See, we humans have had plenty of disagreements over the generations. Fighting amongst ourselves isn’t a new thing but, in fact, it is far more common than us getting along as God instructed us to. But there is one thing across the past few generations; we have all gained something akin to an addiction—social media. Scrolling through Instagram reels or Tik Tok for hours is something plenty of us have fallen into before. Social media has become an integral part of our culture, probably too integral.
The sheer amount of time we spend on social media can be appalling. According to a report by the Pew Research Centre, 69% of adults in the United States use social media, and the average American spends around 2 hours and 24 minutes per day on social media platforms. This translates to approximately 16 hours per week or 32 days per year spent on social media. The amount of our day that we spend on social media is due to a multitude of factors, like age and gender. As younger generations, we spend more time on social media, and facts also back this up. A survey by Common Sense Media found that teenagers aged 13 to 18 spend an average of nine hours daily on social media platforms. This contrasts with older generations, with adults aged 65 and above spending an average of 30 minutes daily on social media.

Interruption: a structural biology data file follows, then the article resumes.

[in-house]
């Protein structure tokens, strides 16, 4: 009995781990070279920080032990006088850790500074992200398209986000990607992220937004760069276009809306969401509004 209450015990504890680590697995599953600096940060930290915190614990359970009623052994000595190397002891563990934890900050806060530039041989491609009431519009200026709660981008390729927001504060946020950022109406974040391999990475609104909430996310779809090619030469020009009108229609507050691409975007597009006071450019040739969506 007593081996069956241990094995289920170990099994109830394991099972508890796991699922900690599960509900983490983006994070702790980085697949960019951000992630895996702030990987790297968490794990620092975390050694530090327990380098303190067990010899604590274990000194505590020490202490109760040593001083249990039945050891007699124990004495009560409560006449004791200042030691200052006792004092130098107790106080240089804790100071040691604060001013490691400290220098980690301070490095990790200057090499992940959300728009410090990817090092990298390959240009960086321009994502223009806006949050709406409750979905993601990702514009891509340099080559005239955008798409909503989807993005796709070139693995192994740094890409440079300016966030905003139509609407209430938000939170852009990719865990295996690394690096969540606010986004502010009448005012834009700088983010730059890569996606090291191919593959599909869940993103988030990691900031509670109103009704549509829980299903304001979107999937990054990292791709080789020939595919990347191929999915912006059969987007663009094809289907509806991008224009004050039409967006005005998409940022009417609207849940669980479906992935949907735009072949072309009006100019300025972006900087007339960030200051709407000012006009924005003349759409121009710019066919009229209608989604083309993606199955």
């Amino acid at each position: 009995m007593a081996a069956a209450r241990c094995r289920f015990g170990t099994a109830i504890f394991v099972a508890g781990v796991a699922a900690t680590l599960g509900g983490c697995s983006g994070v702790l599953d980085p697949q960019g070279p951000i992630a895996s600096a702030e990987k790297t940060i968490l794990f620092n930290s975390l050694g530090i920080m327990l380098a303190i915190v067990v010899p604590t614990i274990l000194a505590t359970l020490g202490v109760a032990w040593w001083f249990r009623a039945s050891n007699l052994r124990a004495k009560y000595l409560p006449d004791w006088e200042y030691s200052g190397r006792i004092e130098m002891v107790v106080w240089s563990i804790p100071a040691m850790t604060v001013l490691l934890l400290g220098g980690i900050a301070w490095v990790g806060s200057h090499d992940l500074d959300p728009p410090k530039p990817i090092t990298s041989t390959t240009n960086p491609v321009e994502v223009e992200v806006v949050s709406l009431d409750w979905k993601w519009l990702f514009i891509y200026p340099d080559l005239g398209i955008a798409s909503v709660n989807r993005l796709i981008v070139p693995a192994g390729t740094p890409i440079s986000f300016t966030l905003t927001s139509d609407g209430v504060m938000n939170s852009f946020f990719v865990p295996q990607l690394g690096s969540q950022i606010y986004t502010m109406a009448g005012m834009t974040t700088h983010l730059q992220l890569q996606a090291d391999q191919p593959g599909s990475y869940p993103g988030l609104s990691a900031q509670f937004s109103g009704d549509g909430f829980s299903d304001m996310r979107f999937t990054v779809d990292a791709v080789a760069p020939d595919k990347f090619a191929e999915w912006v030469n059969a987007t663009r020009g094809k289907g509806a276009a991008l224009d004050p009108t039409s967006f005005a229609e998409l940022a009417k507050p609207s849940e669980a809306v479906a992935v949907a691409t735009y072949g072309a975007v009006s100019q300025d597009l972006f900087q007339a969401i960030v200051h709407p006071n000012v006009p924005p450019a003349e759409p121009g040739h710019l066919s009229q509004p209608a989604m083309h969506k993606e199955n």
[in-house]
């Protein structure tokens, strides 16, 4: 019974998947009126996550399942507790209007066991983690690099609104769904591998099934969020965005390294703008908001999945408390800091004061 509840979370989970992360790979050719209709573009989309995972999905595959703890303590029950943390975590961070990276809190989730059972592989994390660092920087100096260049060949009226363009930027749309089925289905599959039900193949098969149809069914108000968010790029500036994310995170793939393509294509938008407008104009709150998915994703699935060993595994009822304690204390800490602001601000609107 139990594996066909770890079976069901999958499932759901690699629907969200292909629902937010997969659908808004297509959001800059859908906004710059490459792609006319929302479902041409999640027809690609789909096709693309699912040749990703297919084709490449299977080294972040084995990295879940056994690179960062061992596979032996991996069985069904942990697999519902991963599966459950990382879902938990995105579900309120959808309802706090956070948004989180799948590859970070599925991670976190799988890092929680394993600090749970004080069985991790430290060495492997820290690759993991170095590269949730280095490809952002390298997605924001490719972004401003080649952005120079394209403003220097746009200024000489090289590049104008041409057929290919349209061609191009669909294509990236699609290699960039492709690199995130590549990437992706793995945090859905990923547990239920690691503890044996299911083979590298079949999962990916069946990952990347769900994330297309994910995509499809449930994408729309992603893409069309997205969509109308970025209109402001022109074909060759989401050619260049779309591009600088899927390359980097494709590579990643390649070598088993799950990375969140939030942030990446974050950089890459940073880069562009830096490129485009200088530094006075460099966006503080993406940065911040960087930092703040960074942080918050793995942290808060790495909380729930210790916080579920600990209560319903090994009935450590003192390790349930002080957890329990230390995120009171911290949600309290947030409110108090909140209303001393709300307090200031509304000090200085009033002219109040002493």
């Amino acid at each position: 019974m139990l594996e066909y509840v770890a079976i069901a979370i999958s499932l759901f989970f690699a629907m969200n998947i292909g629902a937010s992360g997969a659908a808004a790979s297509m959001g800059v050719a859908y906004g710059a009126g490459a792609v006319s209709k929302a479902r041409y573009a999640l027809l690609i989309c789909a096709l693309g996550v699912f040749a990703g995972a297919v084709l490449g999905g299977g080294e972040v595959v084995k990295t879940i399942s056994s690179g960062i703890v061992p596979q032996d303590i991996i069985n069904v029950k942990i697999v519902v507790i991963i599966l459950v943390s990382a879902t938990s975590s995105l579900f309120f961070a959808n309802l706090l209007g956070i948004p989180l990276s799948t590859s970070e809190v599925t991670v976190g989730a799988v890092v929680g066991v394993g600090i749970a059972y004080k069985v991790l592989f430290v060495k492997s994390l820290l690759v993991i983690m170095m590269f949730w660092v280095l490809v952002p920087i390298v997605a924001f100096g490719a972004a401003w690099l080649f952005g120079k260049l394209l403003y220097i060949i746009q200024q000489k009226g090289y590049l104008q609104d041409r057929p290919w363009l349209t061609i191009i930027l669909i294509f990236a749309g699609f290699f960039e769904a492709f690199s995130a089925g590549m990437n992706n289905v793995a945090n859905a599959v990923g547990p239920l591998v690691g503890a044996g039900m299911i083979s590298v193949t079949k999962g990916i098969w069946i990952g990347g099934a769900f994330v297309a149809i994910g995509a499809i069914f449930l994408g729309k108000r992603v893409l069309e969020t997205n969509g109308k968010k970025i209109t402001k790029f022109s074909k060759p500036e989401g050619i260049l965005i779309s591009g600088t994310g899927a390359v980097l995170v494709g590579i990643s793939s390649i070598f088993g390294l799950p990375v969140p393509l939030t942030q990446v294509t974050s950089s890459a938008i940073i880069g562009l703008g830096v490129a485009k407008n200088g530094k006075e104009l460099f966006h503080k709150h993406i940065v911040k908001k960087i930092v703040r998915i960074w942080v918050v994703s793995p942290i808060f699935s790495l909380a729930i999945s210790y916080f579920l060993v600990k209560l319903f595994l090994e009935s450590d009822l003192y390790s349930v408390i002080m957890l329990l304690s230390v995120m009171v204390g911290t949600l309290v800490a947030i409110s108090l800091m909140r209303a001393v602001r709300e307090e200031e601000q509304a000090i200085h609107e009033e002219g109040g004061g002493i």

The impact of social media on our mental health has been a topic of much debate and research. A study published in the Journal of Social and Clinical Psychology found that limiting social media use to 30 minutes per day led to significant reductions in anxiety and depression symptoms among college students. Another Royal Society for Public Health study found that social media use was associated with increased anxiety, depression, poor sleep quality, and body image issues. Despite all the concerns and studies showing the harm of social media, we are slow to change; the rates people spend on social media have been increasing over time – some as a sense of obligation or addiction of some kind. A survey by the American Psychological Association found that 65% of Americans feel that taking a break from technology would suit their mental health, but only 28% do so.
In conclusion, though social media is critical and helpful to the human race, it has begun to take control of us instead of the other way around. Instead of constantly using social media as entertainment, why not use it as a way of education – watch videos online that can help you with hobbies or interests? Also, parents, please don’t call my name if you want to limit your child’s social media intake by taking their phone or laptop. I am merely a messenger. Thank you for your time.